Broad’s first taste of county cricket was at Leicestershire. Two years after his professional bow, he was playing for England at the 2007 T20 World Cup, where he was smashed for six sixes by India’s Yuvraj Singh. A team-mate at county and international level was Jeremy Snape, now the director of Sporting Edge.
It was pre-season. He came in fresh from Oakham School as a tall, gangly, keen youngster. It was blowing a gale at the time but Stuart bowled for two hours solid, with good pace. As senior players, we were looking across and thinking he had something. He then ran off to put his pads on and we extended practice to bowl at him.
He came through and played in Twenty20 finals day in 2006 and in the semi-final had a duel with Ronnie Irani. Broady was haring in, sharing a few words, going chest to chest and wanting to show he was a top young player. He looked so comfortable at that level.
A year after that was the six sixes. How does anyone possibly deal with being put through that in a global tournament? That would be the end for 50% of players, another 45% would fade away and 5% would come out even stronger. That is what Stuart did.
Even in the early days, he was technically aware. People will not know that he is incredibly analytical.
He also wants to know the data, the science, the footage or the pitch map. I interviewed him for my own research and he told me he was presented with statistics that showed his average against left-handers was not particularly good when compared to right-handers.
After that, he went away and worked on bowling to left-handers for six months solid.
That data-driven approach wasn’t something I had seen in his early years, but he has become a professor of the game.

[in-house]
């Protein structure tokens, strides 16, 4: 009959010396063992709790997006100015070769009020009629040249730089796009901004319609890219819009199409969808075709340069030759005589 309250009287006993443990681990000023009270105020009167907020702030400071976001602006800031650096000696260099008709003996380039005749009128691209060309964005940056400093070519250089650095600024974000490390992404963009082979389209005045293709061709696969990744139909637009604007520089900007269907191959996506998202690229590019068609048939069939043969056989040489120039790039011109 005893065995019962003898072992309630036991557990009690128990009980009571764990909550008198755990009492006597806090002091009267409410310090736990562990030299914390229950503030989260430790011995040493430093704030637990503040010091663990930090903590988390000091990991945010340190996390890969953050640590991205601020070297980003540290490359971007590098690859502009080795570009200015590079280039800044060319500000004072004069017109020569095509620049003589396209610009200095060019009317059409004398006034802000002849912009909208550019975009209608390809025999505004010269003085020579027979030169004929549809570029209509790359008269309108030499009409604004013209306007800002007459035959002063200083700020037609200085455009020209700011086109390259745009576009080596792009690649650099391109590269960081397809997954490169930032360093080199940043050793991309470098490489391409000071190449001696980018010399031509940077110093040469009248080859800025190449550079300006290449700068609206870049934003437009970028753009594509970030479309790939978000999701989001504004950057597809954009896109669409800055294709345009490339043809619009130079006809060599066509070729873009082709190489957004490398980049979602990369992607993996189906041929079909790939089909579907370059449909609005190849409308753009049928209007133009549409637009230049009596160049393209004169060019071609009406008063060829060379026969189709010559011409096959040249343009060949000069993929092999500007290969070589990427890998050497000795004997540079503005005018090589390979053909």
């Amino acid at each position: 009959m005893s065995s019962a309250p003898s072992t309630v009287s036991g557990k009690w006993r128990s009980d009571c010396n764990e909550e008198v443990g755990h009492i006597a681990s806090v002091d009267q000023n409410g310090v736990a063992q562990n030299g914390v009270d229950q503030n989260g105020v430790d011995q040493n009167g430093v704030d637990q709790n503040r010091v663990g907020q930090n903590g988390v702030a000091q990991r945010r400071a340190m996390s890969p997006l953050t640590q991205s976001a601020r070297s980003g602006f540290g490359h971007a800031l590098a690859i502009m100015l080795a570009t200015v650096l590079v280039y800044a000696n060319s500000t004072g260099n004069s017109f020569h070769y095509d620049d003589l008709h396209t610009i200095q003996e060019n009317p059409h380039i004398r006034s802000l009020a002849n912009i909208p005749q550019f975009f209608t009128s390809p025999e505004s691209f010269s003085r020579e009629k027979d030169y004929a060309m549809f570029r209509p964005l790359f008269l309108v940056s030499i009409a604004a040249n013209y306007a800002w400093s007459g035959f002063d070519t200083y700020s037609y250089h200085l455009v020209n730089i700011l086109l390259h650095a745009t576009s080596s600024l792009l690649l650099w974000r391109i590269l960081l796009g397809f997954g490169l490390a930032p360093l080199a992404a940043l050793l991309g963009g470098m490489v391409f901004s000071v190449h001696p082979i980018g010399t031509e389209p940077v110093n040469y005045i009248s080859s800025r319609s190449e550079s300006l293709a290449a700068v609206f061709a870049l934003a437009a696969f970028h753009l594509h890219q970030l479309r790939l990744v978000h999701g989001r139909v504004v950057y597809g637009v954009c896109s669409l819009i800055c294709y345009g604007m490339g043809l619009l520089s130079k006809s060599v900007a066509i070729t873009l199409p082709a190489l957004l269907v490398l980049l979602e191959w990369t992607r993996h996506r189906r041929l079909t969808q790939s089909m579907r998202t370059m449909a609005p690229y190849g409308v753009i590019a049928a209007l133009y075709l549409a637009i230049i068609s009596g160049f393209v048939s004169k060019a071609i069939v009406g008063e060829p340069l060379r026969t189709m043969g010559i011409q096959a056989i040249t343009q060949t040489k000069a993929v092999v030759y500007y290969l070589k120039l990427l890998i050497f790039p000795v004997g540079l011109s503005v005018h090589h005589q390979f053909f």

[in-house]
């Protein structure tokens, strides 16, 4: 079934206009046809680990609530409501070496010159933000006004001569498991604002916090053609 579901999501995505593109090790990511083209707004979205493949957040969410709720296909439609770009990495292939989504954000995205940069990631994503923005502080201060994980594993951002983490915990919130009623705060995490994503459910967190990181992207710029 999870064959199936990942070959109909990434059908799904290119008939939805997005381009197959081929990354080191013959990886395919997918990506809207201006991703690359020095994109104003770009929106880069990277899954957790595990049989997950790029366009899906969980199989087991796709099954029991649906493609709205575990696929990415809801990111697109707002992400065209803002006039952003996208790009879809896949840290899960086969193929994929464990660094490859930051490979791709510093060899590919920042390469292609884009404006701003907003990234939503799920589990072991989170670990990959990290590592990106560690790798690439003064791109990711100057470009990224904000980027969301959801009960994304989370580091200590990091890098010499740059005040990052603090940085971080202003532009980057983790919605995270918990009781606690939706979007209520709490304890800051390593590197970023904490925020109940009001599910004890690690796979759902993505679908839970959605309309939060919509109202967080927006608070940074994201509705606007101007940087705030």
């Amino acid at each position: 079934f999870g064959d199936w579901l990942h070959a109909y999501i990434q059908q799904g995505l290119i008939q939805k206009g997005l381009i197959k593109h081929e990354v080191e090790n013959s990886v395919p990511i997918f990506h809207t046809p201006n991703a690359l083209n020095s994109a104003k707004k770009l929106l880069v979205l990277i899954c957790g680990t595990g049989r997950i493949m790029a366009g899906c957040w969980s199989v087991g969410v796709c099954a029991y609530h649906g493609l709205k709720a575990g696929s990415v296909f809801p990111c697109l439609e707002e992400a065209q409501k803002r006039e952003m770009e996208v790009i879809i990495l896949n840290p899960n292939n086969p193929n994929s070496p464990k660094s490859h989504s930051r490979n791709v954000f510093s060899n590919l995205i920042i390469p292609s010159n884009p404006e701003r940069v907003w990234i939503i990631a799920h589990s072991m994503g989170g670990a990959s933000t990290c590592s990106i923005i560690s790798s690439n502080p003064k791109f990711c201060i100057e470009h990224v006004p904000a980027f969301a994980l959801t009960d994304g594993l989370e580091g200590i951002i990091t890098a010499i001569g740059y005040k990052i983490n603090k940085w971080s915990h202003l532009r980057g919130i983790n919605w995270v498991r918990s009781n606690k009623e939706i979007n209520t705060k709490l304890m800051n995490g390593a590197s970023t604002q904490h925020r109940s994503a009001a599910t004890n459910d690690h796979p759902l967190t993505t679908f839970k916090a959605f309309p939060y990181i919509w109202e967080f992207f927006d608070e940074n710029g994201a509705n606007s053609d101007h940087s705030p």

‘I’ll see his name on my phone and I’ll know what it’s about’
Broad made his Test debut against Sri Lanka in December 2007. The England captain that day was Michael Vaughan, who has since gone into a career in the media.
All the research that I had was that we had a wonderful bowler in the making, a decent batsman and a mentally tough character. He ticked every box.
He was very assured. Not in an arrogant way, but he was very confident. He liked talking about the game. He had been brought up around international cricket, so he knew what the game was about.
With some players you know by the way they come into the dressing room they are going to be around for many years. That first Test in Sri Lanka, we were out in the field for days, but he never shirked and did not stop running in.
He was one of the first young bowlers I had that set his own fields. He asked for my advice, and pretty much all the time everything he asked for he got because I could see what he was trying to achieve.
We got away together during the last Ashes series in Australia. He likes the things I like – wine, gin, golf. He’s good company and he’s got a bit of banter. You can debate most things with him – football, cricket, most aspects of life.
He’ll be great as a pundit. Sometimes, when I have written or said something about him, I’ll see his name come up on my phone and I’ll know what it’s about. I’ll answer straight away.
He will have a bit of a dip at me and I’ll hold the phone away from my ear while he has his rant.
I’ll say “have you finished?” then I’ll explain why I’ve said what I’ve said and we’ll have a nice debate about it. At the end he’ll say “OK”, and we move on.